April 07, 2011
James Mellein and Bill Callender
Rec Sports, Oregon State University
This story is not about statistics, surveys, research or the latest protocol on lifesaving techniques. This is about how one decision can touch many lives.
A well known patron of many years (we’ll call him Pete), exercised regularly in our facility. Many staff knew him by name and looked forward to seeing him each day. On March 14, 2006 at approximately 2:00pm, Pete suddenly collapsed while exercising on a cardiovascular machine. The ventricular fibrillation during Pete’s cardiac arrest laid him unconscious and unresponsive.
April 07, 2011
Assistant Director, Facilities and Operations
Washington State University
Editors Note: Not all new ideas are necessarily better ideas. Some student training strategies are timeless — they’ve worked in the past, and they’ll work in the future. The following article describes some ‘tried and tested’ training strategies that have withstood the test of time, and continue to be highly effective training tools.
Emergencies come in all shapes and sizes in the recreation world. For injuries as minor as a cut to cardiac arrest, most college recreation facilities rely on 18-22 year old student staff members as the primary responders for most situations. In addition to handling injuries and medical emergencies, student staff are frequently relied upon to evacuate facilities during fires, determining if a softball game should be called due to lightning, or just dealing with uncertainty that goes with a power outage. Regardless of the type of emergency, training and practice are the most important keys to make sure these young staff members are prepared for all situations. The following describes three simple, inexpensive and proven techniques to better train and prepare staff.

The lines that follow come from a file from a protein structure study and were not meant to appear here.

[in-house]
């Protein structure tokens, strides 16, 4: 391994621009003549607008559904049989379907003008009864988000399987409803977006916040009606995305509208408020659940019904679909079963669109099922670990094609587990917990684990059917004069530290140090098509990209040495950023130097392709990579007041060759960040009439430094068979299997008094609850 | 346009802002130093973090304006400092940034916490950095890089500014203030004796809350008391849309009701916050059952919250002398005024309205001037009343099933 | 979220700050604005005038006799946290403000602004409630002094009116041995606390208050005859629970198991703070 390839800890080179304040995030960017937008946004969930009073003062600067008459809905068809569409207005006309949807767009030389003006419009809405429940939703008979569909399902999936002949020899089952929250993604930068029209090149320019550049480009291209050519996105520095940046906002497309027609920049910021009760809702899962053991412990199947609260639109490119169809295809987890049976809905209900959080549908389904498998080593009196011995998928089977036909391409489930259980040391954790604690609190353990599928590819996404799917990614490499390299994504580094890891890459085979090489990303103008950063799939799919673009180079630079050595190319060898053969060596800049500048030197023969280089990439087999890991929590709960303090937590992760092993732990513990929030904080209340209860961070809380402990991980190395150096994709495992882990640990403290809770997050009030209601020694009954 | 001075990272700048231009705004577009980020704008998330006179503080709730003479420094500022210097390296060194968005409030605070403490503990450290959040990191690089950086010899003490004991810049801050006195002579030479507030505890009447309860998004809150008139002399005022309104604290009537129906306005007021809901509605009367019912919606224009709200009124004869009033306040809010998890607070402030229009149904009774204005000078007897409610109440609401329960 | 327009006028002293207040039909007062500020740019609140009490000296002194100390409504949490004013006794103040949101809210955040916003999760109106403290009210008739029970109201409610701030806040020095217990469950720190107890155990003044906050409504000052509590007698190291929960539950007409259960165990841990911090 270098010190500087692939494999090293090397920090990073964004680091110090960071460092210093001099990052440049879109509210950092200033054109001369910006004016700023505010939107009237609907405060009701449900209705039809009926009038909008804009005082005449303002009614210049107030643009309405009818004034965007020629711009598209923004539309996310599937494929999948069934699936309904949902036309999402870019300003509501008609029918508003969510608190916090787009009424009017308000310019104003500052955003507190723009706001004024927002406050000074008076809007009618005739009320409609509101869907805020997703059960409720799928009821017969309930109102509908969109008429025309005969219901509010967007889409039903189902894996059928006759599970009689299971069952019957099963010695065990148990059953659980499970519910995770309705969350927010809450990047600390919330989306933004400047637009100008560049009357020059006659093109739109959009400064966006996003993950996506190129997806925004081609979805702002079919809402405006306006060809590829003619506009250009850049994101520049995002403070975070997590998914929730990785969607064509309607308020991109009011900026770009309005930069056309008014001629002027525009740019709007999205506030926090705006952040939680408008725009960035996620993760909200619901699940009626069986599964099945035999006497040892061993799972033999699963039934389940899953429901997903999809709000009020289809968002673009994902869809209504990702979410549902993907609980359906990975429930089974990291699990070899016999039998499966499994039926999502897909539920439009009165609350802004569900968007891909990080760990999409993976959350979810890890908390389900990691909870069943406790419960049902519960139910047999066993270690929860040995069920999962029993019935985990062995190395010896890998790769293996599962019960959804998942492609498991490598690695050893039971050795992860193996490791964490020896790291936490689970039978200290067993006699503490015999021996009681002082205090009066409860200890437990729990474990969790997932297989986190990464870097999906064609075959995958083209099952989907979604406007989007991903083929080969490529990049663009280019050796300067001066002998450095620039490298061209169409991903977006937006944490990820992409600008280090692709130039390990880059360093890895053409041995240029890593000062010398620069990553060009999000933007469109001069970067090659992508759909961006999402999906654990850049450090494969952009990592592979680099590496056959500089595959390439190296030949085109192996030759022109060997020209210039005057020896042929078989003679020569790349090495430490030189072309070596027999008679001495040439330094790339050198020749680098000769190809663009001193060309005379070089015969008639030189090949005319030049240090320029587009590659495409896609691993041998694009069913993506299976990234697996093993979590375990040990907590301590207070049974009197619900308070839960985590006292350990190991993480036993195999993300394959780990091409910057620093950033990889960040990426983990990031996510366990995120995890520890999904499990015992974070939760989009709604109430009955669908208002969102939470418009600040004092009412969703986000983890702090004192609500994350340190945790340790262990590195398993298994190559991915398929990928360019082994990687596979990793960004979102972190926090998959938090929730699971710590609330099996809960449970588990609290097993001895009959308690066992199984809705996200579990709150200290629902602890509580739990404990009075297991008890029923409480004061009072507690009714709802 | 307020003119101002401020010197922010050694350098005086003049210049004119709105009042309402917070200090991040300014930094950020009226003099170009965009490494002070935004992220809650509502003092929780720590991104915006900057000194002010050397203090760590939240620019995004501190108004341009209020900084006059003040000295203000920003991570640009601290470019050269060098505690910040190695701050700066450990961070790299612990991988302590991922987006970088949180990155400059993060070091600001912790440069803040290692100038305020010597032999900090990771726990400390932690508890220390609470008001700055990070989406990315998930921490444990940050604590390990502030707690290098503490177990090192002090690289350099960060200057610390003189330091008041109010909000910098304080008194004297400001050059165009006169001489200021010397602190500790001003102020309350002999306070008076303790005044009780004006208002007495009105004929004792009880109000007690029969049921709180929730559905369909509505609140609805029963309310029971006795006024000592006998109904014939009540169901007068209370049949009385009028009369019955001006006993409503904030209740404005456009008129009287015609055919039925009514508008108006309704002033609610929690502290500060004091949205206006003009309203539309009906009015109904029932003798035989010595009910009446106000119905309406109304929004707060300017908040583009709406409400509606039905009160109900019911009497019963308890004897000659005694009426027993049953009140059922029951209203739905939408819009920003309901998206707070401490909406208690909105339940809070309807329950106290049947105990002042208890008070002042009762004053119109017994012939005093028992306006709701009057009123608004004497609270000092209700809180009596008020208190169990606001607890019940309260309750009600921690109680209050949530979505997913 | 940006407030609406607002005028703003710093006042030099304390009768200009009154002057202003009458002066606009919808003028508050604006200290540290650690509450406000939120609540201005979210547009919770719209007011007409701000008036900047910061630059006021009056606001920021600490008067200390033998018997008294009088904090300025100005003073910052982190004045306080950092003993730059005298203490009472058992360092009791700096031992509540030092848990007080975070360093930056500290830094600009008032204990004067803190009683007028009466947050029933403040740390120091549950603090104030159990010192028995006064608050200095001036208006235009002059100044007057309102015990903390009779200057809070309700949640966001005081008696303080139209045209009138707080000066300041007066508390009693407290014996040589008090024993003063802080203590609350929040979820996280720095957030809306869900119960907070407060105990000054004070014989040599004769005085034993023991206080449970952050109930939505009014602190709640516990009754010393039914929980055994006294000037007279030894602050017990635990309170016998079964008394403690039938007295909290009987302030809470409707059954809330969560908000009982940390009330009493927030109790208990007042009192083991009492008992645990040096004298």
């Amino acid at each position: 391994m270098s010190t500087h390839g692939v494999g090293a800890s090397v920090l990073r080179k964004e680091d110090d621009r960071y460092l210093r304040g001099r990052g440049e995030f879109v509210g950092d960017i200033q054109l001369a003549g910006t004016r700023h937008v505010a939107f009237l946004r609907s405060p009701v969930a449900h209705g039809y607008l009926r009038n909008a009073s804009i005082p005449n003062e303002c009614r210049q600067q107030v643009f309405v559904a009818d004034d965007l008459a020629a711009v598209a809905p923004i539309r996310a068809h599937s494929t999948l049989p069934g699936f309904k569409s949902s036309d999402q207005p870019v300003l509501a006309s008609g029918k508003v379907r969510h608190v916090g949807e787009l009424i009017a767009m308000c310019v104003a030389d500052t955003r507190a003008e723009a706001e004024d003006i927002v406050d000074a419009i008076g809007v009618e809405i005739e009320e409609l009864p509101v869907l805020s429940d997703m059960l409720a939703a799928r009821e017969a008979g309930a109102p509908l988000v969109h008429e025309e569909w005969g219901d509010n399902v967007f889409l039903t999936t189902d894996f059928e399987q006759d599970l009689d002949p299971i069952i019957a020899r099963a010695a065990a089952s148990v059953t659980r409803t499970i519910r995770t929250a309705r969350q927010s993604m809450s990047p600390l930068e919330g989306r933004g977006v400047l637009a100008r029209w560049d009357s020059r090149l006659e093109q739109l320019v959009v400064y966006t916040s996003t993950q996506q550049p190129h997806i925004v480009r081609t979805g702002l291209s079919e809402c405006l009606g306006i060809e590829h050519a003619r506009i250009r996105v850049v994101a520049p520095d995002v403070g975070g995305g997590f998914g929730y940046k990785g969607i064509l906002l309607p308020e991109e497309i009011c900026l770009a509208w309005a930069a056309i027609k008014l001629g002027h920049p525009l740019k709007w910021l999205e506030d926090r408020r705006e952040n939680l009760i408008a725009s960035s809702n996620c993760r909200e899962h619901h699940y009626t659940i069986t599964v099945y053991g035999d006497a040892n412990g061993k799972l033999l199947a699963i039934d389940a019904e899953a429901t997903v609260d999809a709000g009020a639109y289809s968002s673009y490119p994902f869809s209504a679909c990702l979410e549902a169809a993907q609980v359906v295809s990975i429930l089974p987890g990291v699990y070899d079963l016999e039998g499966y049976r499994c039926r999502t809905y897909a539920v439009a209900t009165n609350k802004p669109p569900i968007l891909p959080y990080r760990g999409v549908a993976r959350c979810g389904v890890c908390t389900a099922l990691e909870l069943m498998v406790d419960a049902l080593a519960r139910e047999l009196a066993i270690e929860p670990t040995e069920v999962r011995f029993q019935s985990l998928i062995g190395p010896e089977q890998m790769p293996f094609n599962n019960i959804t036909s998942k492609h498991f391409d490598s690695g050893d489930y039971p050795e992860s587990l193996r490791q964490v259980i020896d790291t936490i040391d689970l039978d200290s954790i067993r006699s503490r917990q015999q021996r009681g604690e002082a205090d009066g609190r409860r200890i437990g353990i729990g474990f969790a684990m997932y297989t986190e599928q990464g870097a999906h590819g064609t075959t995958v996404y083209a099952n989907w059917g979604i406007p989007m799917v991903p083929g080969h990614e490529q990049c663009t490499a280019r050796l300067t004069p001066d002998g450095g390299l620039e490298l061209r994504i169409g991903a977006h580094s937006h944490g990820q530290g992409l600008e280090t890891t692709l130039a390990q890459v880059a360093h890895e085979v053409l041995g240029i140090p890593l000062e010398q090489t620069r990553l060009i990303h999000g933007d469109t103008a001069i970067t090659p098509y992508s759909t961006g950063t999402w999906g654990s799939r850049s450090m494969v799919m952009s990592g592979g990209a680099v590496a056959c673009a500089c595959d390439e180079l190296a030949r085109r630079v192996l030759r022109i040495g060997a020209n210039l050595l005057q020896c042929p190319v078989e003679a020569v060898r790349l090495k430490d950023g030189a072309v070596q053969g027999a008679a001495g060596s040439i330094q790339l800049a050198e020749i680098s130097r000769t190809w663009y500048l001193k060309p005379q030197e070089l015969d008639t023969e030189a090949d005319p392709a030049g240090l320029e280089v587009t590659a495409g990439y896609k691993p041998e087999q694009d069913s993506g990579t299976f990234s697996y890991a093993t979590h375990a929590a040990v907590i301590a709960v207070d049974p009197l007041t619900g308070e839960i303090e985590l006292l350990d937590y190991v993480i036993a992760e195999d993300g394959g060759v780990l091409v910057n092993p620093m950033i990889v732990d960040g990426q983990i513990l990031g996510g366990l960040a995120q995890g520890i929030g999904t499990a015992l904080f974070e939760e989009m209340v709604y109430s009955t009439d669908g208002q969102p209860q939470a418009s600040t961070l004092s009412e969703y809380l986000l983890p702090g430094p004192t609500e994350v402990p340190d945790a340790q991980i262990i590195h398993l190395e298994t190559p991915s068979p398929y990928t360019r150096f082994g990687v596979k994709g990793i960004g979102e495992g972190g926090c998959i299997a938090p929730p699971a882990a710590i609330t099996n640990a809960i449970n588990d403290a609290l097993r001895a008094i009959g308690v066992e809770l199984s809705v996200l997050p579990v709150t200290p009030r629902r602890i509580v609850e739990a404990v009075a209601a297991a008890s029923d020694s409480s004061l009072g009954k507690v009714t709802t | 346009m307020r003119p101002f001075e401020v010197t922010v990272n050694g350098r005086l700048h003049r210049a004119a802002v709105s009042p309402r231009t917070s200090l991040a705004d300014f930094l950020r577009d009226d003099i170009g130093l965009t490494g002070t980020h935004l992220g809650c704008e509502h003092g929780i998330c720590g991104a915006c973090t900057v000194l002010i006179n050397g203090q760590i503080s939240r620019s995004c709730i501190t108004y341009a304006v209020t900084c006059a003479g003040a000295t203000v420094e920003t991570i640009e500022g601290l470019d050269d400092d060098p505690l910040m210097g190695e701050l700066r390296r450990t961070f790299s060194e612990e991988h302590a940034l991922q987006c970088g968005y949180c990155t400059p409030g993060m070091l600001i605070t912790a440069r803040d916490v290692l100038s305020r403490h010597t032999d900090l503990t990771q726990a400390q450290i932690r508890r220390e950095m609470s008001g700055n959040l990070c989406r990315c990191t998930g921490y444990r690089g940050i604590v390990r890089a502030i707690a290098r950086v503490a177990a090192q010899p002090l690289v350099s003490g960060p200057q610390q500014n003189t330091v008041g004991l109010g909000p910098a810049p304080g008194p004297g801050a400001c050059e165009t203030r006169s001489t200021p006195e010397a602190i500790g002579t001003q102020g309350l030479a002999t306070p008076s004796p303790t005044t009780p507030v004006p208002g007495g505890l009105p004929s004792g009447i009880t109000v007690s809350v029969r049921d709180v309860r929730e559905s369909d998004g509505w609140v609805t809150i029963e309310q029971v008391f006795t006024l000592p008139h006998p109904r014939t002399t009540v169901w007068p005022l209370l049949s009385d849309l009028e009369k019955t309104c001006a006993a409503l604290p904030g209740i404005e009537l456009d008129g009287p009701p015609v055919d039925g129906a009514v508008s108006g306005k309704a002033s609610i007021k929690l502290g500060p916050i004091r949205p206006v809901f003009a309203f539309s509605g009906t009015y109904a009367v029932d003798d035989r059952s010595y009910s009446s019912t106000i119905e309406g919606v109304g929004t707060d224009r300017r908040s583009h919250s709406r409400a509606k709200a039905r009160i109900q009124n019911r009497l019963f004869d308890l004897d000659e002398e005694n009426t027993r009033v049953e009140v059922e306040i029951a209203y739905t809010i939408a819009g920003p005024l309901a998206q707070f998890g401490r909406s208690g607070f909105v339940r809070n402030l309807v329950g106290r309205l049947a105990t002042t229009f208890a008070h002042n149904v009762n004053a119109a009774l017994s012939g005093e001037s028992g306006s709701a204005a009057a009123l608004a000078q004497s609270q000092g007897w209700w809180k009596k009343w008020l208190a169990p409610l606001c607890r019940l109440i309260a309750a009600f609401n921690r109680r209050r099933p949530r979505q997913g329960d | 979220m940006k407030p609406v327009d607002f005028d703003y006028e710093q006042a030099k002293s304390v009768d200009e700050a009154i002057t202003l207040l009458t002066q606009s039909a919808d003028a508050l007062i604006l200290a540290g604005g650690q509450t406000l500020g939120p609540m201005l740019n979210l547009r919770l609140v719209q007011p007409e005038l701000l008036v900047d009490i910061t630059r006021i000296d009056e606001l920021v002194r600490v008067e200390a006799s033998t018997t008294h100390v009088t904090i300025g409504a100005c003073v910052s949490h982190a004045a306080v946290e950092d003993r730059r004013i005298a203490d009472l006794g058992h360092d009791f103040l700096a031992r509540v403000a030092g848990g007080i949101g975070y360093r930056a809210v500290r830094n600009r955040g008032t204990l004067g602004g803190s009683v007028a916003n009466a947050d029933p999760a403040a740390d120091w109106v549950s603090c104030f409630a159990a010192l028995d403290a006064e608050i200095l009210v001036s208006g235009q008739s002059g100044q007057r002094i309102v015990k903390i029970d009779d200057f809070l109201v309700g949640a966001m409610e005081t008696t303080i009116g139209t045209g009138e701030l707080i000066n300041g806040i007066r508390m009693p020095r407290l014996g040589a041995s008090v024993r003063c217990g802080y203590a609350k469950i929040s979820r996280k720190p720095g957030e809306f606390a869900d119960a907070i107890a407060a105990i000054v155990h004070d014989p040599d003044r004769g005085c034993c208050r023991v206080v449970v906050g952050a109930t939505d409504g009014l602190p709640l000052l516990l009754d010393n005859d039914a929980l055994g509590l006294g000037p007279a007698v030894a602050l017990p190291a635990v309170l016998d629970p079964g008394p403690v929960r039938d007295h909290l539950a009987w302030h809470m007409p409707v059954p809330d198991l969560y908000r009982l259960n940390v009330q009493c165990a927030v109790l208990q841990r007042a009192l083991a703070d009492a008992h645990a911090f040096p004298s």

April 05, 2011
Director of University Recreation
University of Alabama
As Hurricane Katrina wrought damage previously unseen from a natural disaster on U.S. soil, the ensuing shelter relief efforts that local agencies and organizations put into place were evidence of the comprehensive attempts to assist those most dramatically affected by the devastation. Working in continuous concert with The University of Alabama (UA) Emergency response team and the guidance and assistance of the American Red Cross, the Student Recreation Center (SRC) served as a shelter for over 500 victims of the August/September 2005 hurricane for a period of almost 2 weeks. Key administrators and staff of UA and the American Red Cross were in early planning within 24-48 hours before the worst of the Hurricane hit the Louisiana and Mississippi gulf coasts. The SRC transformed into a medical, childcare, job placement, communication, food and housing hub within 48 hours of the worst damage from the breaking of the levees in New Orleans.